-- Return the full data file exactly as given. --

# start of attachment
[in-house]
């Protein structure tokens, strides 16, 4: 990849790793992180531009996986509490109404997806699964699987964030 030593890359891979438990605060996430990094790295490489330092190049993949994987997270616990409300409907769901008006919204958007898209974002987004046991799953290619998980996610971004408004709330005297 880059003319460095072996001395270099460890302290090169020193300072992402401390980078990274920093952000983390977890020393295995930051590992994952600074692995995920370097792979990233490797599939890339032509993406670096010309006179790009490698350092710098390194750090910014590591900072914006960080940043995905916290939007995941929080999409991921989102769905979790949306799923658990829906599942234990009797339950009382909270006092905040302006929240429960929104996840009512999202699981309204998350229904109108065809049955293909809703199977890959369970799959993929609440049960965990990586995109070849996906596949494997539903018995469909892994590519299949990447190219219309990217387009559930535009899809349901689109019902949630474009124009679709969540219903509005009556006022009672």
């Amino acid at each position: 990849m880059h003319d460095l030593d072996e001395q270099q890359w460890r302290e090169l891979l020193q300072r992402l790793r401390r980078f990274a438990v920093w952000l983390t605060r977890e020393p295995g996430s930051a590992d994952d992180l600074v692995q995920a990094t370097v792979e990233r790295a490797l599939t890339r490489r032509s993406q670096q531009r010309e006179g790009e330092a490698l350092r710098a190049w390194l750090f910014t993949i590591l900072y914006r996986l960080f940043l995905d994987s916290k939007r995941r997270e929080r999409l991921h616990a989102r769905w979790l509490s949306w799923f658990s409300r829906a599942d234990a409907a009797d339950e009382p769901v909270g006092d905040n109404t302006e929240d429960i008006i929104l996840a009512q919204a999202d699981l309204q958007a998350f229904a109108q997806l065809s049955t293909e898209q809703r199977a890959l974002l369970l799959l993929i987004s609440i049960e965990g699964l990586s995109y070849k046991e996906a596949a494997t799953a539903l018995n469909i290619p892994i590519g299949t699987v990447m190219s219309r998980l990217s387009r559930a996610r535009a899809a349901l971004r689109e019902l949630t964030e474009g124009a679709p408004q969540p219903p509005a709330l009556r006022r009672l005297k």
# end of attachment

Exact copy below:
[in-house]
């Protein structure tokens, strides 16, 4: 990849790793992180531009996986509490109404997806699964699987964030 030593890359891979438990605060996430990094790295490489330092190049993949994987997270616990409300409907769901008006919204958007898209974002987004046991799953290619998980996610971004408004709330005297 880059003319460095072996001395270099460890302290090169020193300072992402401390980078990274920093952000983390977890020393295995930051590992994952600074692995995920370097792979990233490797599939890339032509993406670096010309006179790009490698350092710098390194750090910014590591900072914006960080940043995905916290939007995941929080999409991921989102769905979790949306799923658990829906599942234990009797339950009382909270006092905040302006929240429960929104996840009512999202699981309204998350229904109108065809049955293909809703199977890959369970799959993929609440049960965990990586995109070849996906596949494997539903018995469909892994590519299949990447190219219309990217387009559930535009899809349901689109019902949630474009124009679709969540219903509005009556006022009672």
């Amino acid at each position: 990849m880059h003319d460095l030593d072996e001395q270099q890359w460890r302290e090169l891979l020193q300072r992402l790793r401390r980078f990274a438990v920093w952000l983390t605060r977890e020393p295995g996430s930051a590992d994952d992180l600074v692995q995920a990094t370097v792979e990233r790295a490797l599939t890339r490489r032509s993406q670096q531009r010309e006179g790009e330092a490698l350092r710098a190049w390194l750090f910014t993949i590591l900072y914006r996986l960080f940043l995905d994987s916290k939007r995941r997270e929080r999409l991921h616990a989102r769905w979790l509490s949306w799923f658990s409300r829906a599942d234990a409907a009797d339950e009382p769901v909270g006092d905040n109404t302006e929240d429960i008006i929104l996840a009512q919204a999202d699981l309204q958007a998350f229904a109108q997806l065809s049955t293909e898209q809703r199977a890959l974002l369970l799959l993929i987004s609440i049960e965990g699964l990586s995109y070849k046991e996906a596949a494997t799953a539903l018995n469909i290619p892994i590519g299949t699987v990447m190219s219309r998980l990217s387009r559930a996610r535009a899809a349901l971004r689109e019902l949630t964030e474009g124009a679709p408004q969540p219903p509005a709330l009556r006022r009672l005297k």